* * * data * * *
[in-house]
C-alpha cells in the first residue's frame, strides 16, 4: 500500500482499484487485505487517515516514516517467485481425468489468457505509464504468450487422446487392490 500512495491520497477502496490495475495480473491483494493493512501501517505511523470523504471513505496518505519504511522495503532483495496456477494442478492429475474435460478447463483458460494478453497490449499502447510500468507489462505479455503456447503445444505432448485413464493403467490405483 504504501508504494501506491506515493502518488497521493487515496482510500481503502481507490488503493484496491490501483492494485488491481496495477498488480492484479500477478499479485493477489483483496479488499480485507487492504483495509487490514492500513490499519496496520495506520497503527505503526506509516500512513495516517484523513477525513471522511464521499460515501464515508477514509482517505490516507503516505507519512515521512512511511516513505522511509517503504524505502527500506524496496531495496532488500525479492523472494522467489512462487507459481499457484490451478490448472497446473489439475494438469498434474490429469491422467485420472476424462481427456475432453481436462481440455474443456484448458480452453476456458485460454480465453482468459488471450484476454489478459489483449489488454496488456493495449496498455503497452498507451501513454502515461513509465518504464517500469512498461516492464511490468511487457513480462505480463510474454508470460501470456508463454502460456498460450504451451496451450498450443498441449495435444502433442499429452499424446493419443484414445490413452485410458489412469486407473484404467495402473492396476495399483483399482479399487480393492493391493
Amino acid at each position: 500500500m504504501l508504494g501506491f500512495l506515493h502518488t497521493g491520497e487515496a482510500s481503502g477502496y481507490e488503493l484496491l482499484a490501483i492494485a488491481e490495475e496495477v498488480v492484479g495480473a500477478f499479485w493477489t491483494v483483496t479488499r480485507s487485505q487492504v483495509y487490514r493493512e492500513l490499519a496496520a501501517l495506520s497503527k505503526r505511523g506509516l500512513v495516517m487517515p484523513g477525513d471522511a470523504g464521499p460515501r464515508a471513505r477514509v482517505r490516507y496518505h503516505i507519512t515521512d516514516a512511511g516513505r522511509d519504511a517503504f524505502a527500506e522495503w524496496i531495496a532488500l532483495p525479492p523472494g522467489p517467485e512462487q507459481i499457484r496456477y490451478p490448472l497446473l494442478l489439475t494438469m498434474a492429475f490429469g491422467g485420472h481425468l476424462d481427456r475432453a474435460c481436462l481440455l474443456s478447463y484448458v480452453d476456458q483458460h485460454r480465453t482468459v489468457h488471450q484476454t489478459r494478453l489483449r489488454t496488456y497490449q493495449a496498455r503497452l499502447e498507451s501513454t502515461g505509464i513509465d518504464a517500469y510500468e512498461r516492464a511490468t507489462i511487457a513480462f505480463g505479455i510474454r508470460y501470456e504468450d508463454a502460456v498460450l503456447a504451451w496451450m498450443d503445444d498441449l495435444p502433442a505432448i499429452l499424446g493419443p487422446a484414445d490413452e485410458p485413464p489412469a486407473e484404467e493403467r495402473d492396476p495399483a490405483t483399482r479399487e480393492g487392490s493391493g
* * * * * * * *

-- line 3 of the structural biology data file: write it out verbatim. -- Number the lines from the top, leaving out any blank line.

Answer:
Amino acid at each position: 500500500m504504501l508504494g501506491f500512495l506515493h502518488t497521493g491520497e487515496a482510500s481503502g477502496y481507490e488503493l484496491l482499484a490501483i492494485a488491481e490495475e496495477v498488480v492484479g495480473a500477478f499479485w493477489t491483494v483483496t479488499r480485507s487485505q487492504v483495509y487490514r493493512e492500513l490499519a496496520a501501517l495506520s497503527k505503526r505511523g506509516l500512513v495516517m487517515p484523513g477525513d471522511a470523504g464521499p460515501r464515508a471513505r477514509v482517505r490516507y496518505h503516505i507519512t515521512d516514516a512511511g516513505r522511509d519504511a517503504f524505502a527500506e522495503w524496496i531495496a532488500l532483495p525479492p523472494g522467489p517467485e512462487q507459481i499457484r496456477y490451478p490448472l497446473l494442478l489439475t494438469m498434474a492429475f490429469g491422467g485420472h481425468l476424462d481427456r475432453a474435460c481436462l481440455l474443456s478447463y484448458v480452453d476456458q483458460h485460454r480465453t482468459v489468457h488471450q484476454t489478459r494478453l489483449r489488454t496488456y497490449q493495449a496498455r503497452l499502447e498507451s501513454t502515461g505509464i513509465d518504464a517500469y510500468e512498461r516492464a511490468t507489462i511487457a513480462f505480463g505479455i510474454r508470460y501470456e504468450d508463454a502460456v498460450l503456447a504451451w496451450m498450443d503445444d498441449l495435444p502433442a505432448i499429452l499424446g493419443p487422446a484414445d490413452e485410458p485413464p489412469a486407473e484404467e493403467r495402473d492396476p495399483a490405483t483399482r479399487e480393492g487392490s493391493g